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Get a Pump


Choose a pump

Compare the pumps that are available currently

They each have pros and cons and have different qualities which may be good for some people and bad for others. To learn more about the available pump options, please visit our device library.


Understand your costs

Choosing a pump may depend on cost.

And, the cost of pumping goes beyond the initial cost of the insulin pump. You also have to reorder supplies such as infusion sets and insulin cartridges every few months.

Check for two things:

1. Check the Durable Medical Equipment or Pharmacy Benefit section of your insurance for how much of your device and supplies will be covered.

2. Does your plan kick in to cover Durable Medical Equipment or Pharmacy Benefit only after the annual deductible has been met?

Usually, you can find this information by downloading your Explanation of Benefits/Explanation of Coverage or by calling your insurance company. If you call the pump company, and indicate you’re interested in their pump, they will help you confirm your level of coverage before asking you to purchase anything.


Talk with your doctor and get a prescription

You may need to help your doctor comprehend why this technology will be good for you and why you want it.

The main thing you need from your doctor is a prescription. You can share the links below with your doctor to help them understand the clinical benefits. To avoid delays, ask your doctor to make sure they write out important details in the prescription, such as the fact that you will use the device everyday.

Tips for talking with your doctor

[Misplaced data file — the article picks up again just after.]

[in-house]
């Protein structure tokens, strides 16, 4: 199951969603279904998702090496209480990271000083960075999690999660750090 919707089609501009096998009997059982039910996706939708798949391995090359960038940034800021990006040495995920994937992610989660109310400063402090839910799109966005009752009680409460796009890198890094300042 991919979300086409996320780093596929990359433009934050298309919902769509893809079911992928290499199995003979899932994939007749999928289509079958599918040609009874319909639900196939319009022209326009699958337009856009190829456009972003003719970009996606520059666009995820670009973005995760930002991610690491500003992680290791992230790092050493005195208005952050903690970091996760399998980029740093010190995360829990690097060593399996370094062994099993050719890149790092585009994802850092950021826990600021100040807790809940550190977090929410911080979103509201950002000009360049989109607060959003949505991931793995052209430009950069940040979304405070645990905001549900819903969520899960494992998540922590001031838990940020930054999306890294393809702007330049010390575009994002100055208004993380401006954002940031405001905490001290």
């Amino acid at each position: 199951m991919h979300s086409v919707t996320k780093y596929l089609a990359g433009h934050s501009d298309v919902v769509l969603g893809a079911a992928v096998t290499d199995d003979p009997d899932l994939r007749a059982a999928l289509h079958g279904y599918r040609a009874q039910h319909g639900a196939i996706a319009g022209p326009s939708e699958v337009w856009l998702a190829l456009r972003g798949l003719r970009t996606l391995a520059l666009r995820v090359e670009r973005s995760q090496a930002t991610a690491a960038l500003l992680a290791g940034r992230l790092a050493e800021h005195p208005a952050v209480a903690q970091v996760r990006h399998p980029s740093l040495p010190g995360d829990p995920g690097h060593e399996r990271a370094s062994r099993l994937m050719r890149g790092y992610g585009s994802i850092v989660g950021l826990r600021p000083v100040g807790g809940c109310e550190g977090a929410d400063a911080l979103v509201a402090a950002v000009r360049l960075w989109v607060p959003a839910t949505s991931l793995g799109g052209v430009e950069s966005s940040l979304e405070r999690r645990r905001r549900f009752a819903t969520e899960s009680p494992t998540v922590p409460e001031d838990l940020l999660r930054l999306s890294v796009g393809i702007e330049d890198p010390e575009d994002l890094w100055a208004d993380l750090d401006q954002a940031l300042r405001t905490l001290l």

• Remember, you are in charge of your body.
  • Advocate for yourself with a list of reasons why you believe it is best for your lifestyle.
  • Bring a family member or trusted friend to support you.

Get insurance approval

Once you have the prescription, the process of getting insurance approval can feel like you’re jumping through many hoops (sometimes you are), but it will be worth it.

There are two ways to get coverage. Some insurance companies have "Pharmacy Benefit" and some cover sensors through "Durable Medical Equipment (DME)".

Contact the company you want a CGM from

CGM companies want your business and often have a helpful person on staff who understands the “ins and outs” of getting coverage. They will often walk you through the steps to confirm coverage. You will need your insurance card with your insurance policy number.


Pre-authorization is the process that some insurance companies make you go through to get coverage for a sensor. The insurance or CGM company will let you know what is required if you need pre-authorization. Sometimes a letter of Medical Necessity may be required from your doctor, in addition to the prescription.


Some insurance companies require your last month or more of blood sugar logs and/or A1c test results.

Wait time

Once you’ve submitted all your paperwork you may be able to move the process along by checking up every 1-2 weeks on the status. After a couple of weeks, it is absolutely justified to make a check-in call.


Get your pump

Where you get your supplies depends on how you get your supplies covered by insurance.

You can say, "Hi, i'm interested in getting a sensor, can you hlp me with that?"





Medtronic Guardian



Get support and training

When you get your pump, you can ask your clinic or the device company if they offer training sessions to people starting new diabetes devices.

Youtube has a lot of great videos of people who are inserting a sensor for the first time. You can also check out our wisdom pages to see some tips and tricks people have come up with through experienced use.